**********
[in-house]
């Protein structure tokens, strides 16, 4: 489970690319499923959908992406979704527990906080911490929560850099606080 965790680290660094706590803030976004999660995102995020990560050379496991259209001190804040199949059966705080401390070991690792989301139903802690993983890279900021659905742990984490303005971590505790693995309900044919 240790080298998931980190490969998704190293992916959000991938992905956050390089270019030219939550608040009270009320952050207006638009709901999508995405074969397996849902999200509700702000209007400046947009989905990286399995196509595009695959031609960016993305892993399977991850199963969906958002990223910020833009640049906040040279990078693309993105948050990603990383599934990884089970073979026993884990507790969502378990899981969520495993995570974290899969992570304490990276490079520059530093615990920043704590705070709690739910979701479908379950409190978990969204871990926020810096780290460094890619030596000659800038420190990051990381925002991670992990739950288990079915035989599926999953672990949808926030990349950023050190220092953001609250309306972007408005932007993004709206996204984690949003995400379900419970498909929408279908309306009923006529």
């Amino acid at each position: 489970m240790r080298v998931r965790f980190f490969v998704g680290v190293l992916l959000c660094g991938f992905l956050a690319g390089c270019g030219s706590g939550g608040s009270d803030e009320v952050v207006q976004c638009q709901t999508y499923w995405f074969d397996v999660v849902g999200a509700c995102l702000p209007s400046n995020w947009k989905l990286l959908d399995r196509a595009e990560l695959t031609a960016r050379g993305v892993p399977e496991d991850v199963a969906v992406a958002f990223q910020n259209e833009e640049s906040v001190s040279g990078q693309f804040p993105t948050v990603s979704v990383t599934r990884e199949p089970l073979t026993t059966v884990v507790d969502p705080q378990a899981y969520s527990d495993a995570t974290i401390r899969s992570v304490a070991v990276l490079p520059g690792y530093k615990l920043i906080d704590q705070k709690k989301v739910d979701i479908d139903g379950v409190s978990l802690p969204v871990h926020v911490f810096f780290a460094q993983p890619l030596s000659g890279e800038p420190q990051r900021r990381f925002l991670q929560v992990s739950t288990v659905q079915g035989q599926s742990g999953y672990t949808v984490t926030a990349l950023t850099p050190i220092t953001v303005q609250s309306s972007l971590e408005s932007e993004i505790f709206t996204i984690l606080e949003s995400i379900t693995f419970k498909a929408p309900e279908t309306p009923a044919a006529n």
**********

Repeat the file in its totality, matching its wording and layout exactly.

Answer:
[in-house]
């Protein structure tokens, strides 16, 4: 489970690319499923959908992406979704527990906080911490929560850099606080 965790680290660094706590803030976004999660995102995020990560050379496991259209001190804040199949059966705080401390070991690792989301139903802690993983890279900021659905742990984490303005971590505790693995309900044919 240790080298998931980190490969998704190293992916959000991938992905956050390089270019030219939550608040009270009320952050207006638009709901999508995405074969397996849902999200509700702000209007400046947009989905990286399995196509595009695959031609960016993305892993399977991850199963969906958002990223910020833009640049906040040279990078693309993105948050990603990383599934990884089970073979026993884990507790969502378990899981969520495993995570974290899969992570304490990276490079520059530093615990920043704590705070709690739910979701479908379950409190978990969204871990926020810096780290460094890619030596000659800038420190990051990381925002991670992990739950288990079915035989599926999953672990949808926030990349950023050190220092953001609250309306972007408005932007993004709206996204984690949003995400379900419970498909929408279908309306009923006529």
């Amino acid at each position: 489970m240790r080298v998931r965790f980190f490969v998704g680290v190293l992916l959000c660094g991938f992905l956050a690319g390089c270019g030219s706590g939550g608040s009270d803030e009320v952050v207006q976004c638009q709901t999508y499923w995405f074969d397996v999660v849902g999200a509700c995102l702000p209007s400046n995020w947009k989905l990286l959908d399995r196509a595009e990560l695959t031609a960016r050379g993305v892993p399977e496991d991850v199963a969906v992406a958002f990223q910020n259209e833009e640049s906040v001190s040279g990078q693309f804040p993105t948050v990603s979704v990383t599934r990884e199949p089970l073979t026993t059966v884990v507790d969502p705080q378990a899981y969520s527990d495993a995570t974290i401390r899969s992570v304490a070991v990276l490079p520059g690792y530093k615990l920043i906080d704590q705070k709690k989301v739910d979701i479908d139903g379950v409190s978990l802690p969204v871990h926020v911490f810096f780290a460094q993983p890619l030596s000659g890279e800038p420190q990051r900021r990381f925002l991670q929560v992990s739950t288990v659905q079915g035989q599926s742990g999953y672990t949808v984490t926030a990349l950023t850099p050190i220092t953001v303005q609250s309306s972007l971590e408005s932007e993004i505790f709206t996204i984690l606080e949003s995400i379900t693995f419970k498909a929408p309900e279908t309306p009923a044919a006529n």